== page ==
Marrick Priory

Photos - Then and Now

Marrick Priory was opened as an Outdoor Centre on 30th May 1970.  Much has changed since the early days; we now offer many more activities led by a qualified and dedicated staff team.  The facilities have also been dramatically improved with the building itself having been extended on several occasions. Below are some photos highlighting the changes.  You can also click here to read more about the development of Marrick Priory as an Outdoor Centre (previously called a Youth Centre).

Dining Room

The dining room is at the west end of the main hall and, as the name suggests, it is primarily used by our guests for mealtime gatherings.  We also use this space for table tennis (downtime) and indoor climbing and abseiling (an instructor led session).  Guests can climb up the inside tower wall to the right of the large window.  

They can also abseil in this area; descending from a trap door in the tower (accessed by the small door to the left of the ping pong table). We still use the ping pong table daily but it is folded up for abseiling sessions, which were happening just after the 2019 photo was taken.

Early 1970s - Dining room with dorms above
Early 1970s - Dining room (1)
2019 - Dining room
2019 - Dining room (1)

The 2019 photo above also shows a door (to the right) leading to the Prioress’s house – a 1994 extension/conversion that is now used as the large common room.  On the left of the above photos you can see the boys’ dormitory above the dining room.  This has been upgraded to include an emergency exit (spiral staircase) and glazing that encloses the dormitory area.

The photos below show the dining room looking in the opposite direction (east).  In the 1970s the boys’ dormitory was accessed via stairs direct from the dining room. Today the main access is from the main hallway, a subsequent building extension to the left of picture (north).  The 2019 photo shows the servery in the far right corner of the room – the kitchens are across the main hallway.

Early 1970s - Dining room
Early 1970s - Dining room (2)
2019 - Dining room
2019 - Dining room (2)

You can see people gathered in a door way above, this is the entrance to the small common room.  You can’t see the girls dormitory in either of these photos – it’s behind the boys’ dormitory directly above the small common room.

Small Common Room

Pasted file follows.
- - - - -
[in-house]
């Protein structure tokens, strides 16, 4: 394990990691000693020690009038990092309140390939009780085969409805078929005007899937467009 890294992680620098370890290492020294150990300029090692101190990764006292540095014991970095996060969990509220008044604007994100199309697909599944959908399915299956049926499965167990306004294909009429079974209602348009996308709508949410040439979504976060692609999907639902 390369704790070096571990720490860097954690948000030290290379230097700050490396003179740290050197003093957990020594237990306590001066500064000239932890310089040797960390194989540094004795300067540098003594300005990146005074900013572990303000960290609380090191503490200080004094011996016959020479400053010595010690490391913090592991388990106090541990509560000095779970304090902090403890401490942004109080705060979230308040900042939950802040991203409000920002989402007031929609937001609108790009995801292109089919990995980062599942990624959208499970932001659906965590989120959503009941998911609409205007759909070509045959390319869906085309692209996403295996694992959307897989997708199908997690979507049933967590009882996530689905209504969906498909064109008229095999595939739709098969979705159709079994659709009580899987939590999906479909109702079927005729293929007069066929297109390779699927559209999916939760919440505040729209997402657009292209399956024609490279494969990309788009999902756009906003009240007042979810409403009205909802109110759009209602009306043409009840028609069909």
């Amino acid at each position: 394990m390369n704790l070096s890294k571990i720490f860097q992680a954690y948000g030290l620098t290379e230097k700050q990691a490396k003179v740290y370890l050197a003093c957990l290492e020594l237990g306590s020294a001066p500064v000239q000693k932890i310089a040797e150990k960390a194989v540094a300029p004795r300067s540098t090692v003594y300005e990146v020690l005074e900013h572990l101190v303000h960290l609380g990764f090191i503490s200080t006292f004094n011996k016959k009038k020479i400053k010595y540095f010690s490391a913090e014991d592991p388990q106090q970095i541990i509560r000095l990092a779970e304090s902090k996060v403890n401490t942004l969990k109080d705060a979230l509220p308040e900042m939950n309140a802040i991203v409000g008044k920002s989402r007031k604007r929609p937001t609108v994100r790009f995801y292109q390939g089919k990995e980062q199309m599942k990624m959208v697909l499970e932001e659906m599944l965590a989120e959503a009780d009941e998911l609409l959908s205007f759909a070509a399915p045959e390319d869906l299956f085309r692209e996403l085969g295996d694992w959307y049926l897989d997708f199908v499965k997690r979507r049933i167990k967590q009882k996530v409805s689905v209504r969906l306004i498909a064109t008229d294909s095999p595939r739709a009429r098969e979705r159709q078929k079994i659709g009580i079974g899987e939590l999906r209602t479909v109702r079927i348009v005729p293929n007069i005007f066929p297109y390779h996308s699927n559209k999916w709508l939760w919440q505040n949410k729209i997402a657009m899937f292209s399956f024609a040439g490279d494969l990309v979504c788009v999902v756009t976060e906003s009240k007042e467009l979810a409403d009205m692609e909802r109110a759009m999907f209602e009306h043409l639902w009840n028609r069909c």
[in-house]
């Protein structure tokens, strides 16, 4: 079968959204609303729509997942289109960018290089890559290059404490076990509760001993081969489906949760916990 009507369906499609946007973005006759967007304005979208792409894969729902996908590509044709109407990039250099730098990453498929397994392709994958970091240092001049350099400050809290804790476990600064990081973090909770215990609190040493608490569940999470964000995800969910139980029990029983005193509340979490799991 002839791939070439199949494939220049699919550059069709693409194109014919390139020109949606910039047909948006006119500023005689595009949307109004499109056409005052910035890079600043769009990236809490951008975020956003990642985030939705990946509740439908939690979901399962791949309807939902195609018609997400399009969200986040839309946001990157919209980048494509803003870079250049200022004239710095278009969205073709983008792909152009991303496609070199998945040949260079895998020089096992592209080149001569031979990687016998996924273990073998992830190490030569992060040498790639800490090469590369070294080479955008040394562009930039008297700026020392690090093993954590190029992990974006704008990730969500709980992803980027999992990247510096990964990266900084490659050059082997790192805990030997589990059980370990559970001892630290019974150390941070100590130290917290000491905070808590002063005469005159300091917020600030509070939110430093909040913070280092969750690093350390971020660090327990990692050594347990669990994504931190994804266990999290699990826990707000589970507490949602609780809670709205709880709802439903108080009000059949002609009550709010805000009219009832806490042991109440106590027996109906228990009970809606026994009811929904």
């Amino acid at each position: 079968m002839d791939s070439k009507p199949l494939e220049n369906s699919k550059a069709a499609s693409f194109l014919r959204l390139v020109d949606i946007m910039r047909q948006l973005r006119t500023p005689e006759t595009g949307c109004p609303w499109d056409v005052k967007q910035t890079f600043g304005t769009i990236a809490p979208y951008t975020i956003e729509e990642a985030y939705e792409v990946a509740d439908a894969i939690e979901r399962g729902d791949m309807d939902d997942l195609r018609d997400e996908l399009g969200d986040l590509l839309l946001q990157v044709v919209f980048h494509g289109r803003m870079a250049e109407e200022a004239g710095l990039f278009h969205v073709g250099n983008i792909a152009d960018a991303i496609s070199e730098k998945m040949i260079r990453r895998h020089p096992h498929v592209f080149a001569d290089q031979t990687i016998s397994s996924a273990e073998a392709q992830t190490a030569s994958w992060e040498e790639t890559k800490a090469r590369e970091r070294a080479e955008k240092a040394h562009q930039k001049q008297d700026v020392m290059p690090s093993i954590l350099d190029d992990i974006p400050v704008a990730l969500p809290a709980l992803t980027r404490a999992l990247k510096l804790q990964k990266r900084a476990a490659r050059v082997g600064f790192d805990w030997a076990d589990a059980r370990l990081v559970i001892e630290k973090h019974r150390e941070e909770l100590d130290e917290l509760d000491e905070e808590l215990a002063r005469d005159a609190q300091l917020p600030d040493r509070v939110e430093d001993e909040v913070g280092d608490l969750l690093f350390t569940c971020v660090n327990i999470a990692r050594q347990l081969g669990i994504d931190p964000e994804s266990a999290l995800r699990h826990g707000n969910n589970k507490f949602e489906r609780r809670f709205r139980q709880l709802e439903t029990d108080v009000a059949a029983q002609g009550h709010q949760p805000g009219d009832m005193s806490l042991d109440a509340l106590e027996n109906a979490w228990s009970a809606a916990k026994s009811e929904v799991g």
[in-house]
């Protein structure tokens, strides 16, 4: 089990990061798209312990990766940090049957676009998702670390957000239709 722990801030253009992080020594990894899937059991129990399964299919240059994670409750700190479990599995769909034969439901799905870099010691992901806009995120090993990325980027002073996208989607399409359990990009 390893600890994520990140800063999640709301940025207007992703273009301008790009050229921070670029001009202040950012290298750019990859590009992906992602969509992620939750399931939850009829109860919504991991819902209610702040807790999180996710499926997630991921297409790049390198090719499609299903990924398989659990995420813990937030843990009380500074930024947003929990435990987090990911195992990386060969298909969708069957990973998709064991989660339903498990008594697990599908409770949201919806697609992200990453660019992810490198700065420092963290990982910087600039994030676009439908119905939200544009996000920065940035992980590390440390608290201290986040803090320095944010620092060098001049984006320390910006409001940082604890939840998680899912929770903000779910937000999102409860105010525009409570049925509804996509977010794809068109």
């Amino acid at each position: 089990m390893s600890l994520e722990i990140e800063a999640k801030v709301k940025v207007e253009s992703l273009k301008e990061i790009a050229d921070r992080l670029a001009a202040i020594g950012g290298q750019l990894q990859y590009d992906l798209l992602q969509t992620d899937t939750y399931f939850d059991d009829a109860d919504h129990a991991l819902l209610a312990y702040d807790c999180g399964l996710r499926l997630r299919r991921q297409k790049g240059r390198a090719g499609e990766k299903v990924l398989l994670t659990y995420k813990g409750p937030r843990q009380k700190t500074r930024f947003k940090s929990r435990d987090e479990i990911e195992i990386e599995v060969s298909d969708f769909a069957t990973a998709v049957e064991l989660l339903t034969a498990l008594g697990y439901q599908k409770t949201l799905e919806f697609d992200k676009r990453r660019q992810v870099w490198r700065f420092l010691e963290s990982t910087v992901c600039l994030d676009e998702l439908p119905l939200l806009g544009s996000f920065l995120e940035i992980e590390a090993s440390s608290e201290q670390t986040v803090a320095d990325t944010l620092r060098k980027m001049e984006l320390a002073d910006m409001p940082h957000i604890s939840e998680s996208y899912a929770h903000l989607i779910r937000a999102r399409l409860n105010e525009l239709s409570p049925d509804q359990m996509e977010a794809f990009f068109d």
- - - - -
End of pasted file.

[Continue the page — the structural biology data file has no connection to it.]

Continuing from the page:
The photos below are taken from the main hallway entrance to the small common room.  To the left of picture is the chapel and to the right is the dining room.

1970s - Small common room
1970s - Small common room
2019 - Small common room

Chapel and Prioress’s House

The chapel today is similar to the chapel of the 1970s.  It is still used by our residential guests as a place to congregate for worship, music, reflection etc.  The Prioress’s house (converted in 1994) is used as a large common room.  It is also where our guests meet for pre-session briefings from the duty instructor. 

2019 - Marrick Priory Chapel
2019 - Prioress's house


It’s not just the inside of Marrick Priory that has seen major developments over the years.  The area outside around the ruins has been cleared and tidied. 

1958 - Arch ruins
2019 - Arch ruins

We have also added lots of new activities and equipment in the grounds.  In 2011 we constructed a high ropes area, outdoor climbing tower and archery range (photos below).  At the same time we even installed two zip wires across the river – the main zip wire is long and fast, the smaller one is slower to return you safely back across the river without getting your feet wet. 

In 2018 we built an outdoor classroom, just up the bank from the high ropes area.  It is a fully enclosed structure that can accommodate around 20 people. The outdoor classroom is available for use by both residential groups and day groups.

2019 - High ropes area
2019 - High ropes area and climbing tower
2019 - Outdoor classroom
2019 - Outdoor classroom
2019 - Archery range with outdoor classroom above
2019 - Archery range with outdoor classroom above in the trees
2019 - River Swale
2019 - River Swale viewed from archery range - the pole on the opposite bank supports our smaller return zip wire